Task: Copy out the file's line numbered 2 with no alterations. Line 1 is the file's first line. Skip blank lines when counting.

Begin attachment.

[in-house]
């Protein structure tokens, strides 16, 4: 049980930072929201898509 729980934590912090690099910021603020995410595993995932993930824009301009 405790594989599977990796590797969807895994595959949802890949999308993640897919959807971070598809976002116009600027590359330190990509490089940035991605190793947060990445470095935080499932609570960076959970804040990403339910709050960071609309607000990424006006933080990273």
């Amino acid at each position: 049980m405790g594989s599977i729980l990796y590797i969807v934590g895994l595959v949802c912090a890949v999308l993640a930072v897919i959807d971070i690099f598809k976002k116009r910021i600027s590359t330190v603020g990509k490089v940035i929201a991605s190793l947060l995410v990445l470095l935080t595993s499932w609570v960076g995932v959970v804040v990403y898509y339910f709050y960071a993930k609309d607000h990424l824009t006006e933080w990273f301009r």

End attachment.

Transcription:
């Protein structure tokens, strides 16, 4: 049980930072929201898509 729980934590912090690099910021603020995410595993995932993930824009301009 405790594989599977990796590797969807895994595959949802890949999308993640897919959807971070598809976002116009600027590359330190990509490089940035991605190793947060990445470095935080499932609570960076959970804040990403339910709050960071609309607000990424006006933080990273």